I was a freshman in high school, and the only “skin funk” I’d ever had before was ringworm. It had been about two weeks since wrestling season ended, and there was a weird bump on my face. Thinking it was a pimple, I tried to pop it, but it didn’t behave like a pimple. However, since it was no longer wrestling season, I didn’t think it could possibly be anything bad, and I ignored it. Within two or three days, my face was covered in these weird gooey scabs, and I looked like a rotting pizza. So I skipped school and went to the doctor. Sure enough, I had Impetigo, which is a form of MRSA. Within two days of treating it, the MRSA was dead, and in about ten days or so, my face finally looked normal again. I only wish that we didn’t take class pictures that week . . . I’ll never be able to live that picture down!
My senior year of high school, I was doing some preseason work with my wrestling club. I noticed that there was a weird red mark on my forearm that seemed to be under the skin for two days that was getting bigger, but I didn’t know if it was just my imagination or not. Well during this two hour practice to red stripes began to expand down my arm from the center red mark, and at that point I knew that something was up. Luckily for me, my drilling partner’s father was a doctor, and he diagnosed it to be a staff infection (MRSA) and wrote a prescription, which I got filled before I got home. If not for him being a doctor, it probably would have taken over my entire arm by the time I got to bed at the rate it was expanding!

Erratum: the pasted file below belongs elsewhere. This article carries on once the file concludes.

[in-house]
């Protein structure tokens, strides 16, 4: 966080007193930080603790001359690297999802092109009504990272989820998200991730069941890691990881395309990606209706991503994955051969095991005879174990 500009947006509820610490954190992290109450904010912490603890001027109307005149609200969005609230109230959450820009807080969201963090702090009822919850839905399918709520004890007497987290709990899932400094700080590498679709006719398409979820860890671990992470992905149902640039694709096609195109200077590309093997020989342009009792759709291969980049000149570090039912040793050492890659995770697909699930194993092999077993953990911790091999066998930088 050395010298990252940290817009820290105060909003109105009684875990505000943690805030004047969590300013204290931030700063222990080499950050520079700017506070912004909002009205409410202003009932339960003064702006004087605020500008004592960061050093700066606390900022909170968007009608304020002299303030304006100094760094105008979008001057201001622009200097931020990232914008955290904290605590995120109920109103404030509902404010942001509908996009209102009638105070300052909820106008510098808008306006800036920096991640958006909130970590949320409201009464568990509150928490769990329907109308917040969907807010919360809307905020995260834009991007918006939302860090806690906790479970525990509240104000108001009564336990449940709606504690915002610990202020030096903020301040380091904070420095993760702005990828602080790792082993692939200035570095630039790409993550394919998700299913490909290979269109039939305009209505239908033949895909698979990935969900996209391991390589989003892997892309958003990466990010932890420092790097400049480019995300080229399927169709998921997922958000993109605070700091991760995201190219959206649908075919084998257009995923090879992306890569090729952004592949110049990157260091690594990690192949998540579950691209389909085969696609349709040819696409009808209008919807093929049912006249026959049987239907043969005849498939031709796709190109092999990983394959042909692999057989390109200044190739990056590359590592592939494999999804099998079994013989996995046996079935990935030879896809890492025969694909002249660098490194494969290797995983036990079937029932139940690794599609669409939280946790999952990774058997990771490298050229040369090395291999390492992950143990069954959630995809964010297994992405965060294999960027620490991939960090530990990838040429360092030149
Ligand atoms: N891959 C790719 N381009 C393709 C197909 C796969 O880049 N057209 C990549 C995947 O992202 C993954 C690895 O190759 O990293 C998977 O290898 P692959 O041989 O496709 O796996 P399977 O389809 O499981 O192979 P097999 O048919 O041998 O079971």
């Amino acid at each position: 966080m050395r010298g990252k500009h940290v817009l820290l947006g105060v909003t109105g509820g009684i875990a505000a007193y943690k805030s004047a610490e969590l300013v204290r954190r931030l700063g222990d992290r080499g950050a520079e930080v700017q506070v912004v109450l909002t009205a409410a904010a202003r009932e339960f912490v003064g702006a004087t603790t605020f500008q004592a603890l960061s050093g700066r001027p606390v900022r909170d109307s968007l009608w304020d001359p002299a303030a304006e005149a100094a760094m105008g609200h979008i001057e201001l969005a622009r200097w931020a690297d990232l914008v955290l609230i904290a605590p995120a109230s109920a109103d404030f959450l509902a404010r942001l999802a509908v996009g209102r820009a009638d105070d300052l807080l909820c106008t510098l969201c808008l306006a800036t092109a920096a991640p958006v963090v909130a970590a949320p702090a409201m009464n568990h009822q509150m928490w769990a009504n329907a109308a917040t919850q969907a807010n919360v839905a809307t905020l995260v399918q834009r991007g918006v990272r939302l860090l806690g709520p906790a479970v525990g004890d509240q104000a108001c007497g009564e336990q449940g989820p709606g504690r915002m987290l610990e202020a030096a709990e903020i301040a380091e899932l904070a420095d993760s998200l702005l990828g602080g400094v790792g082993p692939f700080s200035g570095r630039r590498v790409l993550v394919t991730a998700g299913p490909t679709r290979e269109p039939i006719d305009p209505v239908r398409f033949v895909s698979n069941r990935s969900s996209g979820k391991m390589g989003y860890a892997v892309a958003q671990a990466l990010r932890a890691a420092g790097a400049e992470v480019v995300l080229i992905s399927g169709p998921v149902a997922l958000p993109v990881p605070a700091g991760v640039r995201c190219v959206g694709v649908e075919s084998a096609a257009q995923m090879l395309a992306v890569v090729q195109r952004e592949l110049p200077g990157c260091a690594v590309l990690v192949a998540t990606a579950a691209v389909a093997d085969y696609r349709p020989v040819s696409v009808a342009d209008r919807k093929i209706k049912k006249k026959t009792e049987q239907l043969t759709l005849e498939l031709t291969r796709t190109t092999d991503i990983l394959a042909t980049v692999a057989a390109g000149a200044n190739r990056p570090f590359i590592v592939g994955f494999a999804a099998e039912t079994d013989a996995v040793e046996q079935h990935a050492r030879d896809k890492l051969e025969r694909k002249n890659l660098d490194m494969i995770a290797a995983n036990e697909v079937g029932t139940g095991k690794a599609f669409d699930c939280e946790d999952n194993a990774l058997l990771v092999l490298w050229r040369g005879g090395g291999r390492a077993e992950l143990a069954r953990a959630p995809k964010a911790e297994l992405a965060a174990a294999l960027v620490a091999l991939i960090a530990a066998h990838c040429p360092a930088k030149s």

As a sophomore in college, I got it again. This time in my arm pit. It wasn’t a big deal, I identified it very quickly, but I made one fatal mistake. I continued to use deodorant! And I spread it over my whole armpit and transferred it over to the other one as well. So it took a little longer to heal, but it was barely more than a slight inconvenience for me.
This is my personal experience with MRSA. Unfortunately, if not caught sooner, it can be fatal. MRSA is known as the “super bug” of infections and is resistant to many different types of antibiotics! 880,000 people are infected by MRSA every year and it has a fatality rate of 5%. Which might not seem like much, but that still means that 20,000 to 40,000 people are dying from this every year!
Most MRSA infections are skin infections that look like a pimple, bump or boil and can be treated with antibiotics. However, it can quickly turn into deep, painful abscesses that require surgical draining if not treated. Sometimes the bacteria remains confined to the skin, but it can also seep into the body, causing potentially life-threatening infections in bones, joints, surgical wounds, the bloodstream, heart valves and lungs. The vast majority of serious infections are linked to health care exposure like hospitals and nursing homes.
MRSA will spread through physical contact with either a person or something you touch. Conditions that help to spread MRSA include: close skin-to-skin contact; cuts or scrapes in the skin; sharing personal hygiene articles such as razors and towels; and contact with contaminated items including door handles and athletic equipment……So it’s pretty easy to see how it spreads fast amongst wrestlers!
Ways to prevent MRSA:
1. Pretty simple, wash your hands.
2. Keep cuts and scrapes clean and covered until they are healed.
3. Clean your surroundings: counters, doorknobs, fixtures, phones, remotes, linens, etc. with a bleach solution.
4. Don’t share silverware, razors, clothing, towels, or bedding and wash objects with soap and hot water.
5. Here’s a little tip for you if you think you may have come in contact with MRSA that I learned from my last story. Take a shower immediately, but do so in cold water. If you shower in hot water, your pores will open up, making it easier for the MRSA to seep in and spread! So shower cold, keep your pores closed, and get that funk off of you!